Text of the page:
These frontline health workers are among the first to receive the Pfizer Inc.-BioNTech SE vaccine after it was authorized for emergency use by the authorities. With a fervency reminiscent of voters showing off the indelible ink on their finger, these doctors have been sharing pictures and videos of their jabs on social media, suffixed with hashtags such as #IGotTheShot.
Among health-care professionals trying to combat anti-vax theories claiming that the shots will alter DNA or come embedded with microchips on social media is Dr Minal Ahson, who has treated both adults and children infected with the virus at Tampa General Hospital since March. From dislike of injecting “chemicals,” to disagreement on vaccination schedules for children, to “it makes me get the flu,” the pediatrician has heard a fair share of anti-vaccine rationale from patients so far. If someone knows “I’ve gotten it and I’m doing okay, maybe one more person will be more likely to get vaccinated or share my story with a family member who’s hesitant,” she said in an interview after getting the shot on December 15.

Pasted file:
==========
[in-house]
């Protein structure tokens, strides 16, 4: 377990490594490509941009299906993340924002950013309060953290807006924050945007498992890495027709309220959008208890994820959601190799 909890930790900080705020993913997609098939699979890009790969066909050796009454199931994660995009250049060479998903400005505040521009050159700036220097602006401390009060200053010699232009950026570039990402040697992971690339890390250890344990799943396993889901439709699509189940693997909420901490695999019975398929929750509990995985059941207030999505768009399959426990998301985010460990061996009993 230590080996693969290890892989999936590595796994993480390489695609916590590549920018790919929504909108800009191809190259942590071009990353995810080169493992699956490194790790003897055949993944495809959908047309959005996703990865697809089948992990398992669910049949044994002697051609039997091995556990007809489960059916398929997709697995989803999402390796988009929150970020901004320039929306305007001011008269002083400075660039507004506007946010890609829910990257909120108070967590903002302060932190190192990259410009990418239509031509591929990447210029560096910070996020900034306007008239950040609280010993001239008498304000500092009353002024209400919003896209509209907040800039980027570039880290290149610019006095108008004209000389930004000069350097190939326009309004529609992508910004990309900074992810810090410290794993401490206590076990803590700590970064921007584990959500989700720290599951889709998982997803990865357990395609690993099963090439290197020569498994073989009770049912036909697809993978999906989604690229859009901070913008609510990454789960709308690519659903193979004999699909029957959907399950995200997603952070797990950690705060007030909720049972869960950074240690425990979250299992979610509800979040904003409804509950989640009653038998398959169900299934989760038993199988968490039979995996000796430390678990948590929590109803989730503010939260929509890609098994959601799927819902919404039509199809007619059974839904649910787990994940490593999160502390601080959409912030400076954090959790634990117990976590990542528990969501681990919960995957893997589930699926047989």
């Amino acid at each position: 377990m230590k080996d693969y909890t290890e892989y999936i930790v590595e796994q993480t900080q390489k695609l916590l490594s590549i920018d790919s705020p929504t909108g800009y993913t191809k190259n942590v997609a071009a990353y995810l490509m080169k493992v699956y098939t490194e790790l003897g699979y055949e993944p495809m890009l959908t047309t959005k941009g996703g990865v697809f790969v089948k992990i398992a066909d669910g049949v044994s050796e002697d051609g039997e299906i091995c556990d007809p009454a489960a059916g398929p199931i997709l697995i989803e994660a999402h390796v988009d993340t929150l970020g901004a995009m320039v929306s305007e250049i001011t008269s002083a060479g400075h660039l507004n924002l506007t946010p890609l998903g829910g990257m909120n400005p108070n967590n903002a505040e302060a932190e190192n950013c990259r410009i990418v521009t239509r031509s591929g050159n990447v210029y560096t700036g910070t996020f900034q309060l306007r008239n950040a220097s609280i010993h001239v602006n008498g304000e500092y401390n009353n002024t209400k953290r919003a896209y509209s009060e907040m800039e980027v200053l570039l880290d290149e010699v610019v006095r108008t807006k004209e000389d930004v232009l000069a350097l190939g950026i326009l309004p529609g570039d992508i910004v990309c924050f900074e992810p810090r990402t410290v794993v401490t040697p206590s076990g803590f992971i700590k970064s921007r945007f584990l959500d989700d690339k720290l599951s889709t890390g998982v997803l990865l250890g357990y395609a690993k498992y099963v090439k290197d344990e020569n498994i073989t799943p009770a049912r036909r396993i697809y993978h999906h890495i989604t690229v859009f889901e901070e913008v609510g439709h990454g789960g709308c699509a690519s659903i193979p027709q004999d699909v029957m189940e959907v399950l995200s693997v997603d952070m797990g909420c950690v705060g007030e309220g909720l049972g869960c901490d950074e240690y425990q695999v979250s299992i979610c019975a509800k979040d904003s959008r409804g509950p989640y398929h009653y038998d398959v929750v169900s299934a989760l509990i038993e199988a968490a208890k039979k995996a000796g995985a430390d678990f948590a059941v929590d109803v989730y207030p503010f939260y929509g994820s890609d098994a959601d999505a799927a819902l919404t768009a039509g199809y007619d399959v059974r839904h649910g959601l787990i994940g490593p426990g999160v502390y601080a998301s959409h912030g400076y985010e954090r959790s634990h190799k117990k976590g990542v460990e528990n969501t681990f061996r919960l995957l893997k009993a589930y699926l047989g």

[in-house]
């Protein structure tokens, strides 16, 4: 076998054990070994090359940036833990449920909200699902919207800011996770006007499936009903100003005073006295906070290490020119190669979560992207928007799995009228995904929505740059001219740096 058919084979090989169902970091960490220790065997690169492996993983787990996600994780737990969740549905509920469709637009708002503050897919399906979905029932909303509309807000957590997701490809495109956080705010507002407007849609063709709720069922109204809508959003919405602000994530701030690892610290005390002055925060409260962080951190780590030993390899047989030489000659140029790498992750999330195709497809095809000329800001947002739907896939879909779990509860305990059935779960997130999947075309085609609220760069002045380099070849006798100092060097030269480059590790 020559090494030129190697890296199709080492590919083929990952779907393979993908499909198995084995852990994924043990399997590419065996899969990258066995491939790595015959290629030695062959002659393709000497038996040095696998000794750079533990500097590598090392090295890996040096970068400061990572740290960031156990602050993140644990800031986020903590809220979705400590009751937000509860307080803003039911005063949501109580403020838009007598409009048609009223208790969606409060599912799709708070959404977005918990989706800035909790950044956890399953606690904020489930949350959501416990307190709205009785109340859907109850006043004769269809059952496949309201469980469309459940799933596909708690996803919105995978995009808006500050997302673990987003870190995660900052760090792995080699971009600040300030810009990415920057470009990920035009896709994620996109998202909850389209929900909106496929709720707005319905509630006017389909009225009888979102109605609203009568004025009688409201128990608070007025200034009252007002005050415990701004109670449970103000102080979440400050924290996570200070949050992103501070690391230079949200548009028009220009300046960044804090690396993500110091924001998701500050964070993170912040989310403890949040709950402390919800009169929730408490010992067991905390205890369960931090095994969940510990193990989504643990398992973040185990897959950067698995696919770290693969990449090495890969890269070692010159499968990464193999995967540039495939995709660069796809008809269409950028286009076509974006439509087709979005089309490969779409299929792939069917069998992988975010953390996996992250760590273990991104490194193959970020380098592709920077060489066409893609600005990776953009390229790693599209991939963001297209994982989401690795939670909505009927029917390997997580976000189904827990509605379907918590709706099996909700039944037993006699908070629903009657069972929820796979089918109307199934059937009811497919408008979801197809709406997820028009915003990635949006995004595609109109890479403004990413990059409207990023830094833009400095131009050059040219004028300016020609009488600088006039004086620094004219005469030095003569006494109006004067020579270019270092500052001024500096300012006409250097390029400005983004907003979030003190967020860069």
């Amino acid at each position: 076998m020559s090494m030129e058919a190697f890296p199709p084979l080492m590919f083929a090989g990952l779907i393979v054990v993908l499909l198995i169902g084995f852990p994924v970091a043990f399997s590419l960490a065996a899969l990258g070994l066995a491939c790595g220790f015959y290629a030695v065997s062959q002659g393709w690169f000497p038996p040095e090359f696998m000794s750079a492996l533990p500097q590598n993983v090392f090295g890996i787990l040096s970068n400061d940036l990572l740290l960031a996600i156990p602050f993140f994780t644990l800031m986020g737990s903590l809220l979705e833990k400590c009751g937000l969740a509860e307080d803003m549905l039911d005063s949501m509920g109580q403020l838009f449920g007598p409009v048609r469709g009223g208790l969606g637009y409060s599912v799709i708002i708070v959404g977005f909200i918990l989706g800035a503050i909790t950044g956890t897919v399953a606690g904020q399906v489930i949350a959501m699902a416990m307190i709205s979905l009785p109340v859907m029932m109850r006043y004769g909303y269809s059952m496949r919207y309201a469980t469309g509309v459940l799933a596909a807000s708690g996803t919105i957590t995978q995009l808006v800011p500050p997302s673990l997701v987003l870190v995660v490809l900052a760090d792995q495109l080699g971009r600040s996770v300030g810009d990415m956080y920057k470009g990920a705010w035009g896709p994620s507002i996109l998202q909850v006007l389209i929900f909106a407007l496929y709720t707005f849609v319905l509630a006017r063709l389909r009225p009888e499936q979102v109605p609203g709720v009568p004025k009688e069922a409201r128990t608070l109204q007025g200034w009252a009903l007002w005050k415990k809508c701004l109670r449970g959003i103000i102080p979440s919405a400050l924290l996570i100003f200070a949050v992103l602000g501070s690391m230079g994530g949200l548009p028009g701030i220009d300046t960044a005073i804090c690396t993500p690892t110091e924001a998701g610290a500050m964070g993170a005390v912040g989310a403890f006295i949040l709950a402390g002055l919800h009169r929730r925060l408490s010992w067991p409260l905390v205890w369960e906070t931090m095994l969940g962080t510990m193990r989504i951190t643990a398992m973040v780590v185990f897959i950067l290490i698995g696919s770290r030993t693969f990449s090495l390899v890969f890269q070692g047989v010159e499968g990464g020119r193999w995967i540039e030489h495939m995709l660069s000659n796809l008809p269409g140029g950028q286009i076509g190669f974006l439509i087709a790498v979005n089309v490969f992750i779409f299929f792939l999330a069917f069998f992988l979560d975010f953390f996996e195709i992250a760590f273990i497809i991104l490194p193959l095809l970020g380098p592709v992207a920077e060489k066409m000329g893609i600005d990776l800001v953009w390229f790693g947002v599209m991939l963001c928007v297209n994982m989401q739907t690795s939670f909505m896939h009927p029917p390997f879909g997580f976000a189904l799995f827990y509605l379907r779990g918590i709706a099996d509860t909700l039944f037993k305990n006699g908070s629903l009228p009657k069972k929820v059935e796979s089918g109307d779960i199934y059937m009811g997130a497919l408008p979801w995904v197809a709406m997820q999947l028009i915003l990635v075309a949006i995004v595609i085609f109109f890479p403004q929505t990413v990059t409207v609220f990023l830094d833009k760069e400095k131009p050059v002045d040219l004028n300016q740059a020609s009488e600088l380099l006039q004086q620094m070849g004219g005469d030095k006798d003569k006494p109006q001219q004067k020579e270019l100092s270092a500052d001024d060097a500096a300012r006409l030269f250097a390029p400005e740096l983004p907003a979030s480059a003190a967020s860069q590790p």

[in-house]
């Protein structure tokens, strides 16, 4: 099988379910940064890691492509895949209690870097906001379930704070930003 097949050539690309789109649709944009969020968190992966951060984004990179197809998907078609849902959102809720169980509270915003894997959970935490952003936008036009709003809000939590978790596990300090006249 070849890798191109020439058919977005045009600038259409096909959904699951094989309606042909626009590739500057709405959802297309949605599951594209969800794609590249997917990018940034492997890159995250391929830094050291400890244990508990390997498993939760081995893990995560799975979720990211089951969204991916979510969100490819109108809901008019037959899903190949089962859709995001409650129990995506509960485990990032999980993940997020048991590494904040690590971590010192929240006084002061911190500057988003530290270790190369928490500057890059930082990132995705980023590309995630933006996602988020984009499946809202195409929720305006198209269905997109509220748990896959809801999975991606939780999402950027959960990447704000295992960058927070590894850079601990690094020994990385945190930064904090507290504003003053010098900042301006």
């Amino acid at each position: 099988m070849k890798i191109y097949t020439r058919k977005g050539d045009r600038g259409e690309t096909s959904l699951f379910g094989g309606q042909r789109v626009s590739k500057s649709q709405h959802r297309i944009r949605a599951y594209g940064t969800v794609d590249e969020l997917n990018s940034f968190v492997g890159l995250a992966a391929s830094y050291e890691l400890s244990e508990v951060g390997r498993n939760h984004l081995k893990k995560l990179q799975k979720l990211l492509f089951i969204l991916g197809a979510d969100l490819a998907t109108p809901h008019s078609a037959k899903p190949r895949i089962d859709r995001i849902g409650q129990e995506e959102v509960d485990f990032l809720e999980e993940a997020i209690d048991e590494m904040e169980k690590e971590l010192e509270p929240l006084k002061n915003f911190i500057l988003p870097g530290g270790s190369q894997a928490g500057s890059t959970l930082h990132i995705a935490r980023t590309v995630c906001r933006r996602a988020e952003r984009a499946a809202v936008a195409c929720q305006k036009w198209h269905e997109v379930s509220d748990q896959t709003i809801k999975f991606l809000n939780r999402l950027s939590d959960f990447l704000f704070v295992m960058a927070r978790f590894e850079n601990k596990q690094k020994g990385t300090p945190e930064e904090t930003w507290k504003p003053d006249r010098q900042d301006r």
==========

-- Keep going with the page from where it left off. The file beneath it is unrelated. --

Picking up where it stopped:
When she got the vaccine, Ahson — who also works an assistant professor at the University of South Florida Morsani College of Medicine — said it “felt historic”. She shared her experience on social media and an op-ed piece in which she confessed: “Initially, I was a bit apprehensive about both the speed of vaccine development and new use of mRNA technology, but after research, discussion with respected colleagues and weighing the risks (that I have witnessed firsthand), the decision became obvious.”
Krutika Kuppalli, an infectious disease doctor at the Medical University of South Carolina, posted updates on Twitter about how she was feeling after she got her shot. On day one, she said her arm felt sore, which “meant the vaccine is working”.